indian cinema heritage foundation

Manthan (1976)

  • Release Date1976
  • GenreDrama, Social
  • FormatColour
  • LanguageHindi
  • Run Time128 mins
  • Length3675.28 meters
  • Number of Reels14
  • Gauge35 mm
  • Censor RatingU
  • Censor Certificate Number82766
  • Certificate Date28-09-1976

Manthan begins with the arrival of Dr. Manohar Rao to the village. Travelling to establish a Milk Cooperative Society, Dr. Manohar Rao’s arrival in the village changes its social fabric completely. When he starts interacting with the locals and collecting samples for testing, he finds out that they sell their milk to Mishra Dairy for lower than the market price which is set by Ganga Prasad Mishra, the owner.


In the course of his investigation, Dr. Rao violates one of the villagers’ request to not take a sample. When the woman, Bindu, confronts him in a public gathering, the angry villagers turn on Dr. Rao. Ganga Prasad Mishra arrives and offers a ride to Dr. Rao. On the way, Mishra explains to Dr. Rao his investment in the community and the close relationship he has cultivated with the villagers. Mishra believes that Rao’s cooperative society will destroy this carefully cultivated relationship and harm his business. Rao politely asserts that it has only been Mishra profiting from the gains so far, and he wishes to make a change in the skewed balance.


Along with his team, Rao starts rousing the villagers and explaining the freedom a cooperative society can provide from exploitative middlemen like Mishra. Moreover, a cooperative will ensure equitable distribution of profits, regardless of class and caste. Bhola, a member of a lower caste community who is a local leader, voices his disbelief and reluctance. Later, Bindu tells Rao that they distrust people from the city for their historically exploitative attitudes. Her own mother was duped by a man from the city who left her pregnant and alone. As Bindu comes to trust Rao, she starts revealing to him the intricacies of life in the village.


Villagers go to the society to sell their milk to them instead of selling to Mishra as he has lowered the price of milk even further. A film screening regarding the cooperatives is disrupted by stone-throwing. Amidst it all, Rao’s team member Chandravarkar and a girl from the village who are in love go out for some privacy. Deshmukh, one of Rao’s colleagues, insinuates that Bhola might be responsible for the event. Bhola is sent to jail by the Sarpanch and is bailed out by Rao.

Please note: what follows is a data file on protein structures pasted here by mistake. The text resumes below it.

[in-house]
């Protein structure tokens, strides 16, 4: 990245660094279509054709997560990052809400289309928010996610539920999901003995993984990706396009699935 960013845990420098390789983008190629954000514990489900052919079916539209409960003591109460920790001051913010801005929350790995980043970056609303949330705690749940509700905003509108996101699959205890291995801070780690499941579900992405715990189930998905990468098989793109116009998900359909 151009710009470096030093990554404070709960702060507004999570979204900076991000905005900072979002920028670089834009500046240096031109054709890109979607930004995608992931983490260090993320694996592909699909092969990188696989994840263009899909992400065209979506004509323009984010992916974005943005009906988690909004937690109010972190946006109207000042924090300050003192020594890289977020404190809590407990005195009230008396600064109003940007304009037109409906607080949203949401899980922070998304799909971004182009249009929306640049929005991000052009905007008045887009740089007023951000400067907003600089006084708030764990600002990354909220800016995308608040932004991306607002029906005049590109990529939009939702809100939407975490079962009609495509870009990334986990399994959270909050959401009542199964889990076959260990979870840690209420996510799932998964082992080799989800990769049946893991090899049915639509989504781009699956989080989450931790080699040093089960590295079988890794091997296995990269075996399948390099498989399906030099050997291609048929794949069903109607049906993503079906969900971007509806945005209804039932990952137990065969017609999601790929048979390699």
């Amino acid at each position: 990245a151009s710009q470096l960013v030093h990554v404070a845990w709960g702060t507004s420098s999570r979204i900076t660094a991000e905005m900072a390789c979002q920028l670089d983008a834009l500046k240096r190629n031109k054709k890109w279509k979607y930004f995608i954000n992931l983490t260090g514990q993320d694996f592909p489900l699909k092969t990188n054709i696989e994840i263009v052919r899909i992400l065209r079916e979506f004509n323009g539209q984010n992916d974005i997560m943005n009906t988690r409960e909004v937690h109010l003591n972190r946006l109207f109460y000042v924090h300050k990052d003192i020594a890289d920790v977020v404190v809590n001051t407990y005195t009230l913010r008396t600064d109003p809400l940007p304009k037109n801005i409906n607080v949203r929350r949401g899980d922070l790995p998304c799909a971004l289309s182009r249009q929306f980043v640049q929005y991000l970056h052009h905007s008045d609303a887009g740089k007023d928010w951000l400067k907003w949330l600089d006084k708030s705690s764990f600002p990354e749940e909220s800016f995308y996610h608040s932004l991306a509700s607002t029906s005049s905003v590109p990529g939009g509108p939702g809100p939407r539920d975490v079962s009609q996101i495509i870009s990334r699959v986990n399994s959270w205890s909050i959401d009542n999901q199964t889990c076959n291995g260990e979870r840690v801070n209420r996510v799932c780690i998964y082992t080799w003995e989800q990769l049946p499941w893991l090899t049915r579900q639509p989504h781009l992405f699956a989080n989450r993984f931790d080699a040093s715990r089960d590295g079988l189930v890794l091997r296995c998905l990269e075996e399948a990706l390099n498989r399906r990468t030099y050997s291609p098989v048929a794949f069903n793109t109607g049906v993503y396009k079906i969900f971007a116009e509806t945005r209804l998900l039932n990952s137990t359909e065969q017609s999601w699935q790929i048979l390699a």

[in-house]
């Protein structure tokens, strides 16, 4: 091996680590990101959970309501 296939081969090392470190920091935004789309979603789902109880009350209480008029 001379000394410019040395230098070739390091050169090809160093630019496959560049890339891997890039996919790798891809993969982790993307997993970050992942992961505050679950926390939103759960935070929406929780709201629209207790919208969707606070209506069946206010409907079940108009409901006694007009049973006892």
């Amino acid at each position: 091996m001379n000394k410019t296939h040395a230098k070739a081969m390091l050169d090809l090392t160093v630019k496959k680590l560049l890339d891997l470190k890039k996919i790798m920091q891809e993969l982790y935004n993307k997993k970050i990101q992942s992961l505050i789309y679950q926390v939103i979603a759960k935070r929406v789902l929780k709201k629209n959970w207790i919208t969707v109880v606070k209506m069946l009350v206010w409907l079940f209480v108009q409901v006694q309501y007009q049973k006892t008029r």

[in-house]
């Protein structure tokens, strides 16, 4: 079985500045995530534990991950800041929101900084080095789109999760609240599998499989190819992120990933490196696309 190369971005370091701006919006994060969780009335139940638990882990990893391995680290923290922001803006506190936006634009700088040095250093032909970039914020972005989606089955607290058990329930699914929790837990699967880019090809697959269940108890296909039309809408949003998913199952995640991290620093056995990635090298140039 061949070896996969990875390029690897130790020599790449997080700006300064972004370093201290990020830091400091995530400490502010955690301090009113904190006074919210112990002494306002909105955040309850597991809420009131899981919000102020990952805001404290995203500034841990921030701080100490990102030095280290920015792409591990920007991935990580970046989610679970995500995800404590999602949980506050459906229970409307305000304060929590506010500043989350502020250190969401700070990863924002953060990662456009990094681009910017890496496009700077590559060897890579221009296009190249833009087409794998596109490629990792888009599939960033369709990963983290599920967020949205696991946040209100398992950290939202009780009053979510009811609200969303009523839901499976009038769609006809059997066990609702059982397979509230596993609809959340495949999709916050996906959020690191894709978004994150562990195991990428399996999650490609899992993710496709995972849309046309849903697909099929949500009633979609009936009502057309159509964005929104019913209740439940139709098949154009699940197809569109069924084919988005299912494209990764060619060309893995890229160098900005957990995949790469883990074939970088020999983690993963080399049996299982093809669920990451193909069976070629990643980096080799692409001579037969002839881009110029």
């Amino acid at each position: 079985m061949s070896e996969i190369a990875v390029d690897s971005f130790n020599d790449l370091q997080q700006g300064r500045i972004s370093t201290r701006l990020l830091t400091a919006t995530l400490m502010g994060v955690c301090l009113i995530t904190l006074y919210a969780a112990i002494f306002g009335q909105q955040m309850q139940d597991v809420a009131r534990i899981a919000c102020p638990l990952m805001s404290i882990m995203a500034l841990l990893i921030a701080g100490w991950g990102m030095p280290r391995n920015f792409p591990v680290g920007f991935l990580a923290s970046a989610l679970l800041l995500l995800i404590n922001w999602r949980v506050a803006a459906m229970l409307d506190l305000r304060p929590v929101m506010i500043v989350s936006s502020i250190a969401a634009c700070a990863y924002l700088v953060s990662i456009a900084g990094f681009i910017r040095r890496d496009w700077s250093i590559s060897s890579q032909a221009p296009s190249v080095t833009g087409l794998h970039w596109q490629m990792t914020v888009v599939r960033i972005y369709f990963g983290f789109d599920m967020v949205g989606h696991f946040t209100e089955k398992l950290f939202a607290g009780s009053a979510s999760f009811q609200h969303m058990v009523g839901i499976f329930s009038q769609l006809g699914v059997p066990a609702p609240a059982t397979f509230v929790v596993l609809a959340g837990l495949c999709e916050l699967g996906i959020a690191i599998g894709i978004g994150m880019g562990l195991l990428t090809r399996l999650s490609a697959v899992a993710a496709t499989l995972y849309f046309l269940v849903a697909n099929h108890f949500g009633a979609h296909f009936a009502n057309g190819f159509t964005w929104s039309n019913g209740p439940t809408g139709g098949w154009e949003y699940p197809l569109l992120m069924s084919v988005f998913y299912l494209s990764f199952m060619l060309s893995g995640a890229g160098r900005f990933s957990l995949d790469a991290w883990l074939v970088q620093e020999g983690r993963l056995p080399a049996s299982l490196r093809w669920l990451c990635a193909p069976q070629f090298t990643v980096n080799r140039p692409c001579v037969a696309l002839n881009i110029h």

Dr. Rao wants the Harijan community to be part of the society as it is supposed to be inclusive of all caste and class. He talks to Bhola about the relationship between the Harijan girl and Chandravarkar which infuriates Rao. Rao lets Chandravarkar go.


Mishra on the other hand increases the competition by reducing his prices. The sarpanch carries out caste based discrimination in the society. Bhola asks for advice from Rao about the upcoming elections. In the run-up to the elections, Bhola brings Bindu to Dr. Rao in order to ask for help. Her absentee husband has returned and poisoned their cow, her only source of livelihood. Both Rao’s suggestion to bring this up in the society meeting and his offer of financial assistance are rejected by Bindu.


Bhola suggests that Moti from the Harijan community stands for society election against the Sarpanch. Eventually, Moti is announced as the President of the Cooperative. The Sarpanch is upset, and he decides to make Rao pay.


Bindu ends up going to Mishra who makes her give her thumb signature in return of the help with her livelihood. Rao is charged with a case of rape by Bindu, which is orchestrated by Mishra and the Sarpanch. The basti occupied by the Harijans is also burned one night after the elections leading to them losing everything. They are also arrested. Rao is unable to help them. But Mishra who along with the Sarpanch is responsible for the fire, arranges for the men to be released.


Faking concern for them, he donates some clothes and appeals to them to be his clients again. Meanwhile, Rao receives a letter from higher authorities to transfer back to the city. He and his wife Shanta, along with the team leave the village. Mishra is almost successful until Bhola talks some sense into the villagers. He convinces them that they can run the cooperative society themselves if they work together. Ultimately, the villagers together agree to shoulder the responsibility of the milk cooperative society.



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